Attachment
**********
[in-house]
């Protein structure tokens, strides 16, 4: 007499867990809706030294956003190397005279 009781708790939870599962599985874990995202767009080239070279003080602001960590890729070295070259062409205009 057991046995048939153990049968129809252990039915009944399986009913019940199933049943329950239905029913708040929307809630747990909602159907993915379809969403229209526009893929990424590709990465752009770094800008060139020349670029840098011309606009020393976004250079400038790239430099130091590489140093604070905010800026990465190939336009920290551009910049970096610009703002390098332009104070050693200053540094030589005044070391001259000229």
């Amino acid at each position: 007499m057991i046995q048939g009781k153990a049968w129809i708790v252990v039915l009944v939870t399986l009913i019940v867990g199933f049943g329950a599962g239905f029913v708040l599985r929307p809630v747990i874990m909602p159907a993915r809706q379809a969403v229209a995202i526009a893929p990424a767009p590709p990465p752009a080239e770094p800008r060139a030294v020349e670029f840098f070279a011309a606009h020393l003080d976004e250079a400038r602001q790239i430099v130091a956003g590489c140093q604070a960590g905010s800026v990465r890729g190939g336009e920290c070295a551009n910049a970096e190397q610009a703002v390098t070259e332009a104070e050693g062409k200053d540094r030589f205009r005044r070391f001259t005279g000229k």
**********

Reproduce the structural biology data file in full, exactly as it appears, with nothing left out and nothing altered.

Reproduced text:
[in-house]
């Protein structure tokens, strides 16, 4: 007499867990809706030294956003190397005279 009781708790939870599962599985874990995202767009080239070279003080602001960590890729070295070259062409205009 057991046995048939153990049968129809252990039915009944399986009913019940199933049943329950239905029913708040929307809630747990909602159907993915379809969403229209526009893929990424590709990465752009770094800008060139020349670029840098011309606009020393976004250079400038790239430099130091590489140093604070905010800026990465190939336009920290551009910049970096610009703002390098332009104070050693200053540094030589005044070391001259000229």
């Amino acid at each position: 007499m057991i046995q048939g009781k153990a049968w129809i708790v252990v039915l009944v939870t399986l009913i019940v867990g199933f049943g329950a599962g239905f029913v708040l599985r929307p809630v747990i874990m909602p159907a993915r809706q379809a969403v229209a995202i526009a893929p990424a767009p590709p990465p752009a080239e770094p800008r060139a030294v020349e670029f840098f070279a011309a606009h020393l003080d976004e250079a400038r602001q790239i430099v130091a956003g590489c140093q604070a960590g905010s800026v990465r890729g190939g336009e920290c070295a551009n910049a970096e190397q610009a703002v390098t070259e332009a104070e050693g062409k200053d540094r030589f205009r005044r070391f001259t005279g000229k």